Accidental plagiarism is symbolized by a red OOPS key on a keyboard

7 Tips To Avoid Accidental Plagiarism When Writing Content

In school, we were taught to think of plagiarism as a type of cheating. It was something BAD students did. They stole information and text from various sources and deliberately tried to pass it off as their own work.

As a professional writer (and a decent human being), I know how to avoid that kind of plagiarism:

  • Always give credit when you quote someone.
  • Add footnotes when you take facts and figures from a specific source.
  • Don’t cut and paste existing content into your own. 

In a bullet point list, this seems pretty straightforward. But when you’re in the content writing trenches, things can get more complicated.

For example, let’s say you’re writing about widgets and how to use them properly. Before creating the world’s greatest widget-related content, you need to know exactly what widgets do, what problems they solve, hazards and risks, regulations, alternatives, etc. There’s a whole world of widget wisdom begging to be explored!

A thousand years later…

You’re ready to write. But now your brain’s full of other people’s words and every sentence you create sounds vaguely familiar. Arghhh!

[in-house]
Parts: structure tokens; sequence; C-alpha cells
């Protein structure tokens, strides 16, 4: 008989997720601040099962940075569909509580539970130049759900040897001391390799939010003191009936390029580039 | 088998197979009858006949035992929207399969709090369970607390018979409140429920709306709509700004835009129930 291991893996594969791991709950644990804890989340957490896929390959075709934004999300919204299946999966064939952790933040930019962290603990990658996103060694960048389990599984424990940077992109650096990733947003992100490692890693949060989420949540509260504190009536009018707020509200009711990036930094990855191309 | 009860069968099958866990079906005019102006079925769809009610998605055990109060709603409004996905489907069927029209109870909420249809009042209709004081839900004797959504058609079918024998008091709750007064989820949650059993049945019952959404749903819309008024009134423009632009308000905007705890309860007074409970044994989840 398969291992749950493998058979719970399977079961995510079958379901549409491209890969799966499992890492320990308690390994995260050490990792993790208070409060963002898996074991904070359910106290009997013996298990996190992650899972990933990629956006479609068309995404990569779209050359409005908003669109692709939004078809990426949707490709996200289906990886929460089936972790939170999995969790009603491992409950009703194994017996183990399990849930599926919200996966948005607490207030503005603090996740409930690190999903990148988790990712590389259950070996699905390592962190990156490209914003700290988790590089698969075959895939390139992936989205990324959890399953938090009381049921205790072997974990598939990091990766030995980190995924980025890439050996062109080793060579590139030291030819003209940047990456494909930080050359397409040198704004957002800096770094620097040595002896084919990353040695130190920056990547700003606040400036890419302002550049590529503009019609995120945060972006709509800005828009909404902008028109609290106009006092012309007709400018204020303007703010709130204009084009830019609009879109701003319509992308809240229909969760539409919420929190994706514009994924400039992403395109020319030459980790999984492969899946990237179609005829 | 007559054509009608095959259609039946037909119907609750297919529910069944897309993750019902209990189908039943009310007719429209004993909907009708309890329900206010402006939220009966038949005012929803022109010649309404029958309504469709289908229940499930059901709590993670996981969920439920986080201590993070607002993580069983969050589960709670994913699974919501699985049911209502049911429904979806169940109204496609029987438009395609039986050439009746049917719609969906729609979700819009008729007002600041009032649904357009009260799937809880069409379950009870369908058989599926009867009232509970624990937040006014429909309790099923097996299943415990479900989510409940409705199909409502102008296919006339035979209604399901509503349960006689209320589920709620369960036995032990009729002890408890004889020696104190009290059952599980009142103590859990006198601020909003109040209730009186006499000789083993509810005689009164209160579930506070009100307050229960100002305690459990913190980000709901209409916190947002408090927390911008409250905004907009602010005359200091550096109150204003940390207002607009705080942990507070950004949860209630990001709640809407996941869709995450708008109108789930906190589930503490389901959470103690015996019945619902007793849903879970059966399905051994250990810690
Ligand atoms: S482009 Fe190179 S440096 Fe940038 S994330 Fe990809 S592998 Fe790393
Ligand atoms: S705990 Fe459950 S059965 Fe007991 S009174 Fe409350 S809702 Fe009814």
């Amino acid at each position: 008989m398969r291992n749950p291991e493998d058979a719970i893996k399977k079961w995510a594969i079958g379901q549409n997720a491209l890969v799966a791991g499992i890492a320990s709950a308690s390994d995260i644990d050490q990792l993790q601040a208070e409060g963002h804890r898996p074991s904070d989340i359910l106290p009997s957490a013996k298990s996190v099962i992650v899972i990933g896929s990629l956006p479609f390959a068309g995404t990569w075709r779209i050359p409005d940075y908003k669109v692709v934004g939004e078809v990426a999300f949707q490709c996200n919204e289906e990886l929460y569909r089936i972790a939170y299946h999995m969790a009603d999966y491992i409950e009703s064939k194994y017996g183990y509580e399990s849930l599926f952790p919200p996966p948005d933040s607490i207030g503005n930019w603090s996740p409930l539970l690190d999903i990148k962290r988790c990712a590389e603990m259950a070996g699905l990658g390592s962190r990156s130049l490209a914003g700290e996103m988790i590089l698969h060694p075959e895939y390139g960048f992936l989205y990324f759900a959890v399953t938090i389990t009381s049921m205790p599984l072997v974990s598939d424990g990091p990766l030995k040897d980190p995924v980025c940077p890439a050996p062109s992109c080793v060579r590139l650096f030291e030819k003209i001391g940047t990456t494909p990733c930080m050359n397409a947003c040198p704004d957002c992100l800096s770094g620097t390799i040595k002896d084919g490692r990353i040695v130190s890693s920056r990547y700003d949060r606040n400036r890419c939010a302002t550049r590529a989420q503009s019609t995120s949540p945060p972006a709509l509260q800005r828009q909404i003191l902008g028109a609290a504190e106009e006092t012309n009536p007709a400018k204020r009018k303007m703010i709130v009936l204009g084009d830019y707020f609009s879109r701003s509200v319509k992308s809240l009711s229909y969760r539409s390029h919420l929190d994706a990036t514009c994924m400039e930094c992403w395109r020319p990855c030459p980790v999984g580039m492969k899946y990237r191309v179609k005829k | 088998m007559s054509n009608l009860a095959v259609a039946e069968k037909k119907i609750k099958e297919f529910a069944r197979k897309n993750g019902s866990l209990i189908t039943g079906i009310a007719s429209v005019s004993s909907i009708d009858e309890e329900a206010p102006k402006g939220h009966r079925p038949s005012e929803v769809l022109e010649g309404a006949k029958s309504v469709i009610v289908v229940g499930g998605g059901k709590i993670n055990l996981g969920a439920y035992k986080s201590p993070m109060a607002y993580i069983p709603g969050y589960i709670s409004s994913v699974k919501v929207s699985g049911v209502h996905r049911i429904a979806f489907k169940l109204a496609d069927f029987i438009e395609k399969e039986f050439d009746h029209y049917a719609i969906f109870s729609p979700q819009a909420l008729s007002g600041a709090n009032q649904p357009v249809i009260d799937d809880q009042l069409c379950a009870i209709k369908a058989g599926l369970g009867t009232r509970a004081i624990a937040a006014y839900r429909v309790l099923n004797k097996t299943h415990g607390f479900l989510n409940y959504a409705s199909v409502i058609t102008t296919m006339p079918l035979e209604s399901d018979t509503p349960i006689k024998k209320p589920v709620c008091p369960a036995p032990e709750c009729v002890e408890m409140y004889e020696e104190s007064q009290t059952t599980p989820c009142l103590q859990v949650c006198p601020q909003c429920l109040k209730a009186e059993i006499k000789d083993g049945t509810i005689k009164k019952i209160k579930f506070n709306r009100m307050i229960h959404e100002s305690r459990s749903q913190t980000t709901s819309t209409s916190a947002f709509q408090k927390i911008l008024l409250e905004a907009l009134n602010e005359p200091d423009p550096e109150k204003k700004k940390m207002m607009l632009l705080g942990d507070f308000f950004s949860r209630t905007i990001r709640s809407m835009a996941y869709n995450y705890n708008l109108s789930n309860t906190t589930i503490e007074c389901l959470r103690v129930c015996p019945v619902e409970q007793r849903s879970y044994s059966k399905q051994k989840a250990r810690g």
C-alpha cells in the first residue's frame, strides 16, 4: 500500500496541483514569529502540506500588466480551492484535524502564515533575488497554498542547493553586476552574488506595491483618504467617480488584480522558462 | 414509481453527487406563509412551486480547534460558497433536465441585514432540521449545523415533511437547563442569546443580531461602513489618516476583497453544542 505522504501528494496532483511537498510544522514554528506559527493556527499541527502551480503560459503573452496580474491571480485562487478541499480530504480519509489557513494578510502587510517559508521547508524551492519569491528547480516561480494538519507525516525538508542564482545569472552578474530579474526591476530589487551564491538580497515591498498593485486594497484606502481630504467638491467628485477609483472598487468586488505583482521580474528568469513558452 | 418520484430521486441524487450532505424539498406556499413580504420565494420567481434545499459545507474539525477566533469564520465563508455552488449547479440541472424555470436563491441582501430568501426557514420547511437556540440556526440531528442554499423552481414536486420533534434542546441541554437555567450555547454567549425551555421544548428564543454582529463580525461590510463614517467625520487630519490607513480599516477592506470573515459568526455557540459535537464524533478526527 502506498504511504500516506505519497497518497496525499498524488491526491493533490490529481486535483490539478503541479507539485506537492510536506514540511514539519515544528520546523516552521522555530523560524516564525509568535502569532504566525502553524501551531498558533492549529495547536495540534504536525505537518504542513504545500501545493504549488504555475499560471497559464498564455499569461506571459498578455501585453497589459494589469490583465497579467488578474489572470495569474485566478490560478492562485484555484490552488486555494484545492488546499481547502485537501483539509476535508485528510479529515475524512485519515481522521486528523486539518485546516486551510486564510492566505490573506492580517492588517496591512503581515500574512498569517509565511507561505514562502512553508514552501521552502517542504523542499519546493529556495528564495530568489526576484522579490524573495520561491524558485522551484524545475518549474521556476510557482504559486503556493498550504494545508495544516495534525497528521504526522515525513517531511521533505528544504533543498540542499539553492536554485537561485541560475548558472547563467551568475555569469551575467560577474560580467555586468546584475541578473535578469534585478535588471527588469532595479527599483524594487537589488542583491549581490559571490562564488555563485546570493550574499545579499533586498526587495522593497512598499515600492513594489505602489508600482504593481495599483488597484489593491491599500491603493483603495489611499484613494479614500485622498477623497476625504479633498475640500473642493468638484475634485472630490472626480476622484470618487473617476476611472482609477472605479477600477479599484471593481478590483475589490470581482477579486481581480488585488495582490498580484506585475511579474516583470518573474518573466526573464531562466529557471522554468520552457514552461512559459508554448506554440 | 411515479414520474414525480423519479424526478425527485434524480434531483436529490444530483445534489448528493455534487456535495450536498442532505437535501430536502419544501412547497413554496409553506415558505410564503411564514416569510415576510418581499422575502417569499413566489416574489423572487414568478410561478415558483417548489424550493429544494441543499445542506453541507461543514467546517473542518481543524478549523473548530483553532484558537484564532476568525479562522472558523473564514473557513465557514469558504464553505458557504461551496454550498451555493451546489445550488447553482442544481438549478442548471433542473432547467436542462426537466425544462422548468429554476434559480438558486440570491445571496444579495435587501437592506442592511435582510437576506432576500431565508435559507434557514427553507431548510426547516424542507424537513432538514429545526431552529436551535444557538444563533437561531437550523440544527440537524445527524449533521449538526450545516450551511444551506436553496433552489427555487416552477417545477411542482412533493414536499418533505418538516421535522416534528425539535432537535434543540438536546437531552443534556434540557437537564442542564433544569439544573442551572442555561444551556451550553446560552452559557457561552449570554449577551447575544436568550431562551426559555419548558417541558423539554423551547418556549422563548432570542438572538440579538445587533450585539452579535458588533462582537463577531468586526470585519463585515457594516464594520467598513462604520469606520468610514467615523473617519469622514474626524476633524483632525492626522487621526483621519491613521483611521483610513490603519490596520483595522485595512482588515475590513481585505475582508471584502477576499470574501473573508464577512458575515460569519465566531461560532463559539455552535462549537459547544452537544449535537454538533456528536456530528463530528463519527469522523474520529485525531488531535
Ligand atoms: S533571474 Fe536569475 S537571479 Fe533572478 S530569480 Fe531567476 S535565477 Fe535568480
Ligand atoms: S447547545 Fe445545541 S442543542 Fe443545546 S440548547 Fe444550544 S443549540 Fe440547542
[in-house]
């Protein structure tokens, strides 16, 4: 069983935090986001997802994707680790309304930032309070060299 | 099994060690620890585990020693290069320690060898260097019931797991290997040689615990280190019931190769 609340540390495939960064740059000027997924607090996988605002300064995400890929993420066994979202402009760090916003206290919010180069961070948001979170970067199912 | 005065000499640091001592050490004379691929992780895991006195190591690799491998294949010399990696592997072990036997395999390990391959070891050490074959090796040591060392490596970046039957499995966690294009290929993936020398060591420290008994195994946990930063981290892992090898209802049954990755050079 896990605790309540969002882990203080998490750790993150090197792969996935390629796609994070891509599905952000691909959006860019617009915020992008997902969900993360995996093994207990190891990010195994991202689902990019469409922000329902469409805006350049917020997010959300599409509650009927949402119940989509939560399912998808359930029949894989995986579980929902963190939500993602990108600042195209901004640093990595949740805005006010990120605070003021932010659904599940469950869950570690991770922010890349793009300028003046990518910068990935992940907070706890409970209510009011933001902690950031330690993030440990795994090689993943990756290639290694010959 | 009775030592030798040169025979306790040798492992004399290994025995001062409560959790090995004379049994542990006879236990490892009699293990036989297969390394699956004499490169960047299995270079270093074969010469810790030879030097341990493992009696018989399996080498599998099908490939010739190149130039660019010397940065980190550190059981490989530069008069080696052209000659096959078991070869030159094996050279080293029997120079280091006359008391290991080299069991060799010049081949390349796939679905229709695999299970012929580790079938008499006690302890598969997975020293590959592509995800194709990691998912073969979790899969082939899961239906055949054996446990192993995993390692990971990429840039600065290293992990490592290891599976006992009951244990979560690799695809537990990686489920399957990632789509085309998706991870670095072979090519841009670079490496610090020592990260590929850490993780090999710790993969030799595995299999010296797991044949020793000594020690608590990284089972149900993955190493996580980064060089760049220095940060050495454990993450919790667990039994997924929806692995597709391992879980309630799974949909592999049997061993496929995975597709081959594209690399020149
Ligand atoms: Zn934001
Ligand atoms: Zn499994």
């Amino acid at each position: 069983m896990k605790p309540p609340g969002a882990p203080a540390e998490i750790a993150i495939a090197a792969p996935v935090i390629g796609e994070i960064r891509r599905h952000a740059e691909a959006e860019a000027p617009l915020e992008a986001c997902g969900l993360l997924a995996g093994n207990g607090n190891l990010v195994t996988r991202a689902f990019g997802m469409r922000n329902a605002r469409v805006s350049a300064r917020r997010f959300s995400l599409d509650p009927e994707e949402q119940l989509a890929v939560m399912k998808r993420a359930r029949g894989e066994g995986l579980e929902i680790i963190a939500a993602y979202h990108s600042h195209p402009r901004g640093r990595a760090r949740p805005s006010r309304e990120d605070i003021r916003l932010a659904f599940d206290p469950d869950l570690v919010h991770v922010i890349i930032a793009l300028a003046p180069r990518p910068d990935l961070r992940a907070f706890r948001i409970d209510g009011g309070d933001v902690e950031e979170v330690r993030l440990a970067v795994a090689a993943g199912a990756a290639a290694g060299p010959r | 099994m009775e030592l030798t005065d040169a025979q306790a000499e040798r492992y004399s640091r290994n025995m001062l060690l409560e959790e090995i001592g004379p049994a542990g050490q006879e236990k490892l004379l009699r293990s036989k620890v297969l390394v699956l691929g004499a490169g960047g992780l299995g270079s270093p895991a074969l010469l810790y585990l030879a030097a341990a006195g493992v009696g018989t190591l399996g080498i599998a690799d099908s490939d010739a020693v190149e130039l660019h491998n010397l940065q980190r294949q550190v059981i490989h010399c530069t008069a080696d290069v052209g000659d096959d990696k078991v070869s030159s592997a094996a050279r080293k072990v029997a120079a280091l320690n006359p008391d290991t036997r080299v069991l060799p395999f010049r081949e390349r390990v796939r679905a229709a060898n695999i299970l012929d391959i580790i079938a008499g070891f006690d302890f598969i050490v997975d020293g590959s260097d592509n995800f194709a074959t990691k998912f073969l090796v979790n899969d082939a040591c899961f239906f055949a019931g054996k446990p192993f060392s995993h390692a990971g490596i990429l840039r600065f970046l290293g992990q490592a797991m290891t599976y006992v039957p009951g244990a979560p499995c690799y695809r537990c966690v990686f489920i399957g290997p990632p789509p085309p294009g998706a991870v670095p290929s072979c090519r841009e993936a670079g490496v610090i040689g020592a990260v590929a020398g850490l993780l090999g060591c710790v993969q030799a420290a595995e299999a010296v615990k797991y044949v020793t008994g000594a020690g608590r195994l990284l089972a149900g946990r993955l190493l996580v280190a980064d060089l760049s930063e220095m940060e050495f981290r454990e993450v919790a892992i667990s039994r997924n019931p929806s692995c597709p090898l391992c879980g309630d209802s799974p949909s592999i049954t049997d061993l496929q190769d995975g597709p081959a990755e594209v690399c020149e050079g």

In this moment, you may be a GOOD person, and a GOOD writer, but you’re also vulnerable to committing acts of accidental plagiarism. That’s the kind that happens when you unintentionally incorporate the words of other writers into your work – without giving them credit.

So, how do you research a topic without absorbing the words and insights of other writers into your own thought processes?

The short answer is that you can’t. The purpose of researching is to find new information, examine different perspectives on a subject, and gather evidence to support your ideas and opinions. And mixing all that information, and perspectives, and evidence, with what you already know isn’t a negative. It’s a positive. This is a natural part of learning.

The problem is that we’re sometimes impatient. Or rushed. So instead of taking time to do some “big picture” thinking, we race to the keyboard.

Tip #1: Press PAUSE between researching and writing.

Before you can write about something with a degree of authority and originality, you need to understand what you’re writing about. Accidental plagiarism is a risk when you jump straight from reading someone else’s words to writing your own. The phrases you’ve just read fall easily onto the page because they’re front of mind – and because you’re leaning too hard on the insights of other writers.